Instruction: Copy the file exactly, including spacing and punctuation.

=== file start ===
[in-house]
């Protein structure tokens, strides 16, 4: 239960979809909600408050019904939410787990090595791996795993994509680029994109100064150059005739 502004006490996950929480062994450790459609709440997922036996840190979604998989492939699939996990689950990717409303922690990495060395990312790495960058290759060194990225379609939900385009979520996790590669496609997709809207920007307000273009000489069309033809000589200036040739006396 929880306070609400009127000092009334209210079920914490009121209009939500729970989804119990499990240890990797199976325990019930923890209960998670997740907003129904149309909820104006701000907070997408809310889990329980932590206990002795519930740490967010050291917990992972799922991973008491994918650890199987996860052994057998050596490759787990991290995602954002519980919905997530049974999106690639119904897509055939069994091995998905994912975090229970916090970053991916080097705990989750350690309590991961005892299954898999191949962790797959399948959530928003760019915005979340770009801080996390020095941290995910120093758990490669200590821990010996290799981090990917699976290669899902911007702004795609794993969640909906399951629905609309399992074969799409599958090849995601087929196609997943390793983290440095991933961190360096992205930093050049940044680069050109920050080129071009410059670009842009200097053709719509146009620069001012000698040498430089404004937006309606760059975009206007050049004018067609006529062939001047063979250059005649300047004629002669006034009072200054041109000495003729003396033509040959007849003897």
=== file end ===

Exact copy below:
[in-house]
């Protein structure tokens, strides 16, 4: 239960979809909600408050019904939410787990090595791996795993994509680029994109100064150059005739 502004006490996950929480062994450790459609709440997922036996840190979604998989492939699939996990689950990717409303922690990495060395990312790495960058290759060194990225379609939900385009979520996790590669496609997709809207920007307000273009000489069309033809000589200036040739006396 929880306070609400009127000092009334209210079920914490009121209009939500729970989804119990499990240890990797199976325990019930923890209960998670997740907003129904149309909820104006701000907070997408809310889990329980932590206990002795519930740490967010050291917990992972799922991973008491994918650890199987996860052994057998050596490759787990991290995602954002519980919905997530049974999106690639119904897509055939069994091995998905994912975090229970916090970053991916080097705990989750350690309590991961005892299954898999191949962790797959399948959530928003760019915005979340770009801080996390020095941290995910120093758990490669200590821990010996290799981090990917699976290669899902911007702004795609794993969640909906399951629905609309399992074969799409599958090849995601087929196609997943390793983290440095991933961190360096992205930093050049940044680069050109920050080129071009410059670009842009200097053709719509146009620069001012000698040498430089404004937006309606760059975009206007050049004018067609006529062939001047063979250059005649300047004629002669006034009072200054041109000495003729003396033509040959007849003897």